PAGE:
After seeing the photos, I agree with the others, raise the blade. Even though you are cutting off what looks like a tongue (tenon, protrusion, whatever), I wonder whether the blade is interacting with the inside edge of the full board too.
Here is a little reminder that I copied from Forrest's website. I printed it and keep it taped inside a shop cabinet door for reference:
* Rip Cut: Raise the blade high. The carbide stays cooler and expands less during the cut.
* Crosscut Solid Wood: Raise the blade one inch above the top of the wood.
* Plywood: Set the blade height so that the bottom of the gullet is at the height of the plywood, to reduce or eliminate tearout. Cutting plywood is hard on blades and dulls them faster.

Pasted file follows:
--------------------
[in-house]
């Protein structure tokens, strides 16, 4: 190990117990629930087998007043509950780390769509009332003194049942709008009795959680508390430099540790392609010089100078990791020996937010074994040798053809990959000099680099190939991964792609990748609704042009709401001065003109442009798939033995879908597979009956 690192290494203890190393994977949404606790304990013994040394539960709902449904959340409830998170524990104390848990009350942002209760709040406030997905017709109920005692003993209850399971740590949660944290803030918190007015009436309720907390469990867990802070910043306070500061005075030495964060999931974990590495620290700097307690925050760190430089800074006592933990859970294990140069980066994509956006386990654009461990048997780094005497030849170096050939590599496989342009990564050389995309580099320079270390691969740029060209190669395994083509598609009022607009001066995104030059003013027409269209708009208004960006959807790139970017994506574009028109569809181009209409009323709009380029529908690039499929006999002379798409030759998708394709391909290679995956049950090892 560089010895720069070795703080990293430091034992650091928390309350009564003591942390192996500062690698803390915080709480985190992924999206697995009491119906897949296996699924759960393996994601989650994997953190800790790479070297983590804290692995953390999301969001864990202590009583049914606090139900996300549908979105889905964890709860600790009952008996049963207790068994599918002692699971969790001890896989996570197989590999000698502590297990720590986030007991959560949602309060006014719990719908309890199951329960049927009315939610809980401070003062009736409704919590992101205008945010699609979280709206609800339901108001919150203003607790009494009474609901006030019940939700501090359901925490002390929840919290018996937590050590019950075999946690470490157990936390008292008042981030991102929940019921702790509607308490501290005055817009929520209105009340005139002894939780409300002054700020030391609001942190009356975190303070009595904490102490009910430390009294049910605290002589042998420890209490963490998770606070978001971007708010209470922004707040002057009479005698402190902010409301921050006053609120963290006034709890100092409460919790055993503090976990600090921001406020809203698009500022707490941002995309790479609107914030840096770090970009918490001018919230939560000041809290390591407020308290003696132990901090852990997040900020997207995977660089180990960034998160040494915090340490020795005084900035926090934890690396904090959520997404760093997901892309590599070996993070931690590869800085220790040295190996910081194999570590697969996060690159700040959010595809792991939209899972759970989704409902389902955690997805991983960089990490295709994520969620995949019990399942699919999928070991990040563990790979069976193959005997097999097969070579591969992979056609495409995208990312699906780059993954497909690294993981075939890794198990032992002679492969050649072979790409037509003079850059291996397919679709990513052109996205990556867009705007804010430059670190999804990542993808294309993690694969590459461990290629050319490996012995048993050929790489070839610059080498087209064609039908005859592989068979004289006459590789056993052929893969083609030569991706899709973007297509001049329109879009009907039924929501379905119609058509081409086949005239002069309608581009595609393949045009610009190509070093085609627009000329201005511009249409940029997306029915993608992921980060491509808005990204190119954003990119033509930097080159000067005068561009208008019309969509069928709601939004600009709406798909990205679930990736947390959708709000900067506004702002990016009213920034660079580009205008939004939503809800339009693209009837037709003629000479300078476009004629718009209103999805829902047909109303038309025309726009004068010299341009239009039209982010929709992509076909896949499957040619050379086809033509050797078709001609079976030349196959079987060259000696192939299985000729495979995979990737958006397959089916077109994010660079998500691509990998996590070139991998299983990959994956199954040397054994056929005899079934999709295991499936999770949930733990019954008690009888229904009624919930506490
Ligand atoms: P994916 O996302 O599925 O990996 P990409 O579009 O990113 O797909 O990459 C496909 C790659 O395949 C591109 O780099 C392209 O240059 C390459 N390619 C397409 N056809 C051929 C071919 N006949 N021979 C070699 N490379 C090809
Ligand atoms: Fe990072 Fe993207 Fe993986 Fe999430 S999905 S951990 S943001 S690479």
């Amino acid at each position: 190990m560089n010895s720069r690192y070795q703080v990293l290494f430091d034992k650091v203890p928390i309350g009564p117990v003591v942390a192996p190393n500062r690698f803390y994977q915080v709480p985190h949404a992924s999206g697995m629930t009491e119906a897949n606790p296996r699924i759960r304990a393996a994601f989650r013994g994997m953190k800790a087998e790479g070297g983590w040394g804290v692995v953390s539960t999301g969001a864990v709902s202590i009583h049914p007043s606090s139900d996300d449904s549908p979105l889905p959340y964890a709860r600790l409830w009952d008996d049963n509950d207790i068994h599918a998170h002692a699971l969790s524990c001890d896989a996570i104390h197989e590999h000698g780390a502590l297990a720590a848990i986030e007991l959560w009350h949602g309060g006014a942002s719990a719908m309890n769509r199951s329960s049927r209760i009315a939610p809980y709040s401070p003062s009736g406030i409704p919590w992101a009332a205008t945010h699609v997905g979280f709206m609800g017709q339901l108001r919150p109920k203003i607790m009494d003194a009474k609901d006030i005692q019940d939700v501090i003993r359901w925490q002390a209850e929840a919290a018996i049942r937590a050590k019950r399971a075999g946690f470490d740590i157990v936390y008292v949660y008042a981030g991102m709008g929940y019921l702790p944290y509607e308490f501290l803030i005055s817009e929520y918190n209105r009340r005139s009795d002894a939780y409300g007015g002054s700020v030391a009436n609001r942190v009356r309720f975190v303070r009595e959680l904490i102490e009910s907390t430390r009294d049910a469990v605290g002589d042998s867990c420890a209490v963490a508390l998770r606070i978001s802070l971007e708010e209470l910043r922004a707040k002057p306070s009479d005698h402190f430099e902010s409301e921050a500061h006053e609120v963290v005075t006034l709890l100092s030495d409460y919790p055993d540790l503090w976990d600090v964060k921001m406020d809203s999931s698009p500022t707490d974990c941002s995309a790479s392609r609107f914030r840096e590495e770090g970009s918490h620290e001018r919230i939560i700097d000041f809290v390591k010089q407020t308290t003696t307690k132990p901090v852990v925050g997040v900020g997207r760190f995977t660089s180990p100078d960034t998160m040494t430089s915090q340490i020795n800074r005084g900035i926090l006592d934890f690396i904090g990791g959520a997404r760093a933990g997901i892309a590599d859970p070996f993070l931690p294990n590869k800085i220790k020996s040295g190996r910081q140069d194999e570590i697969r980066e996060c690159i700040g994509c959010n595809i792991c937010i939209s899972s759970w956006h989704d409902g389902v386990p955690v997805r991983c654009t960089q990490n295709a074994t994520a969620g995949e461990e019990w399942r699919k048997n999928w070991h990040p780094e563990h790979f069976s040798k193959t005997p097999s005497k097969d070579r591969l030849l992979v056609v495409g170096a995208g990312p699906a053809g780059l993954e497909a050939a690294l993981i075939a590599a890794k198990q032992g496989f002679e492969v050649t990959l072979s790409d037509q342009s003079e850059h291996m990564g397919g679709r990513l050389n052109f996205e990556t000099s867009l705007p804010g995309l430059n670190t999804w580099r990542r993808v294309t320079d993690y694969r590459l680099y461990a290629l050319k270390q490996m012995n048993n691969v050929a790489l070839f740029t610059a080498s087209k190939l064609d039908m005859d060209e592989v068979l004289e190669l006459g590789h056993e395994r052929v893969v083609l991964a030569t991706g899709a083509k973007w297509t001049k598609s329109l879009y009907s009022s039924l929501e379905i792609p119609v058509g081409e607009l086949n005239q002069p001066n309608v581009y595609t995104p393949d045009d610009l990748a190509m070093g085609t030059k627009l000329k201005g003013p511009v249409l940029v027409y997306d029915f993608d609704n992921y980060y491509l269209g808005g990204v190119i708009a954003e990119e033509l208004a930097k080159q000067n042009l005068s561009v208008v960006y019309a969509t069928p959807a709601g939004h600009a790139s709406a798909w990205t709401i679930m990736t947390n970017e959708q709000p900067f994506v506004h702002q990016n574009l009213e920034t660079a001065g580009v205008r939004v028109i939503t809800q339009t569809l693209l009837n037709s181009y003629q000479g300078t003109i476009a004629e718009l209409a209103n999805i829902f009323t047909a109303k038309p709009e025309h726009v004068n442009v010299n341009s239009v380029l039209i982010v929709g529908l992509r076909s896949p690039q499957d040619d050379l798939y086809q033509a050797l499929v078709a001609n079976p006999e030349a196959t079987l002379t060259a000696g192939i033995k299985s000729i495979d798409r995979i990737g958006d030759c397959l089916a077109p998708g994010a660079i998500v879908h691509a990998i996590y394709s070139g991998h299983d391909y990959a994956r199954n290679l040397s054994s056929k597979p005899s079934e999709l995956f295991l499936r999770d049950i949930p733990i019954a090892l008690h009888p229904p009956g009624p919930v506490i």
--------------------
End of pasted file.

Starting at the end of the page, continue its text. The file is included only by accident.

Some woodworking experts recommend raising the blade up to gullet height on all cuts for safety reasons. I think the idea is to reduce the amount of exposed blade that a person could contact. Forrest's advice seems more about best quality cuts and blade wear, while they accept a somewhat increased personal risk as a tradeoff. I would say that Forrest assumes you have a more professional competence, experience, and attitude towards safety. That's my opinion, nothing more.